Like me Beth enjoys the thrill of a good negotiation but immediately understood why fundraisers might need support getting it right: “Often people take the first offer, not the best one”. In her experience, she went on to explain: “charities can be so grateful for any offer of financial support they do not negotiate at all”. In other cases the focus on financial targets for fundraisers can undermine the process: “some are fearful of losing vital income so may undervalue their organisation in a bid to hit the numbers”.
Too much emphasis solely on the financial target, for whatever reason, will leave negotiations dead in the water. A negotiation is the beginning of a partnership and as with any relationship it is important to be flexible. Although Beth and I acknowledged that flexibility was difficult for a lot of charities – limited resources often mean limited options – we also felt that there was another barrier facing many organisations when fundraising from businesses, that they are in control of: “charities don’t value companies, especially since the recession”. This idea that non-for-profit organisations have the moral high ground and therefore should keep a polite distance from corporations was something we both recognised.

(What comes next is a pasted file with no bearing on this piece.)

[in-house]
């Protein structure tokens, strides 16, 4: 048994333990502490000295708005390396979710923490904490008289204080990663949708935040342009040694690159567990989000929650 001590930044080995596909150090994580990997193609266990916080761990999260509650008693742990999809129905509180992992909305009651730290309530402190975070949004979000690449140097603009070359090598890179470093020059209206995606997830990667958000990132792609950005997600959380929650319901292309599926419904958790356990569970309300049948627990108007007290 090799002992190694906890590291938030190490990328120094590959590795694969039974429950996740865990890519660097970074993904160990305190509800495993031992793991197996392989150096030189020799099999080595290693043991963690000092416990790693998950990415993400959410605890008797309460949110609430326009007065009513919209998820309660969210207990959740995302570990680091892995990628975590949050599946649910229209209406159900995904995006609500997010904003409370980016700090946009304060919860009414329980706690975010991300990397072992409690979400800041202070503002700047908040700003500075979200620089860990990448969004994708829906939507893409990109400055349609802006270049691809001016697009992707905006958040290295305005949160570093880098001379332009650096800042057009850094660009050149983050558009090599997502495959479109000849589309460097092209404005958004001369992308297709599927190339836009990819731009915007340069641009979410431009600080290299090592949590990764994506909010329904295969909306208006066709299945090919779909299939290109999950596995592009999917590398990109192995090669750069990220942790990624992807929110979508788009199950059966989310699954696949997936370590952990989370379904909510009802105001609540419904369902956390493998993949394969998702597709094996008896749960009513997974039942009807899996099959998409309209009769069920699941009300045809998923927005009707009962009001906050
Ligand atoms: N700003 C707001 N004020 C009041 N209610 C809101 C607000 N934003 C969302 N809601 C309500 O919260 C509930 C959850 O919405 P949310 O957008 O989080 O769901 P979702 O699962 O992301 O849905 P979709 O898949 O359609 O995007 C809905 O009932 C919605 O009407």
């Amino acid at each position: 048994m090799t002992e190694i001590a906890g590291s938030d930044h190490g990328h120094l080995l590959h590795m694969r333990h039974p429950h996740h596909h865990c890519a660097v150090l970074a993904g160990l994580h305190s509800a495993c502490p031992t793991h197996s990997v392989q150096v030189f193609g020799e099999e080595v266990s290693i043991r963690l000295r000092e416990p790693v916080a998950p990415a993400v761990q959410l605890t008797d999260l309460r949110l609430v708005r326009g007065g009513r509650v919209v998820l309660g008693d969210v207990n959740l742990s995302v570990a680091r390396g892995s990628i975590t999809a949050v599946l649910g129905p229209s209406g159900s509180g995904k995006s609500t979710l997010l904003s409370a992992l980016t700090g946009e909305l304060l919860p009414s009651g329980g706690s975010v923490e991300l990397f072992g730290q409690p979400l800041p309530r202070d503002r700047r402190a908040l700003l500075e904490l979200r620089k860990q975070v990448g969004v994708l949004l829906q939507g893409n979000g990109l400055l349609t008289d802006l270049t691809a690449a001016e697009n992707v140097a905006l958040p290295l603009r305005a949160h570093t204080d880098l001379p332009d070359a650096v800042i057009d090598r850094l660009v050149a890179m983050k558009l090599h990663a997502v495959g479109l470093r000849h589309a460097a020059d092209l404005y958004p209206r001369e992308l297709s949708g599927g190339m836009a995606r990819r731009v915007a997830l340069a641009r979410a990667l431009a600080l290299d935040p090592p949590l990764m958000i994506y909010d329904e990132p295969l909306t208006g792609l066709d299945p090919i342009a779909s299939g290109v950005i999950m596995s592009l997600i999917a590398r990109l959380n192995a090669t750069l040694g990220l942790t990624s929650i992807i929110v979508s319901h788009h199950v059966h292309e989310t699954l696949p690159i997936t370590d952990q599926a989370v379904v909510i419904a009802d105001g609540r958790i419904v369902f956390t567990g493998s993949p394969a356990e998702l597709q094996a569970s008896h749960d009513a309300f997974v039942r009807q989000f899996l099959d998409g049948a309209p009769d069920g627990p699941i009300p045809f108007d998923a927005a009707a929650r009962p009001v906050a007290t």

In its worst form it can be a potent mixture of dislike and fear: “you can be business-like without being profit driven” Beth stressed. If charities want to secure long-term, sustainable funding avenues from corporations their fundraisers need to be empowered to negotiate and build partnerships with them, “we know how they (the companies) can meet our needs, but we rarely find out how we can meet their needs”. It has to be a two way street.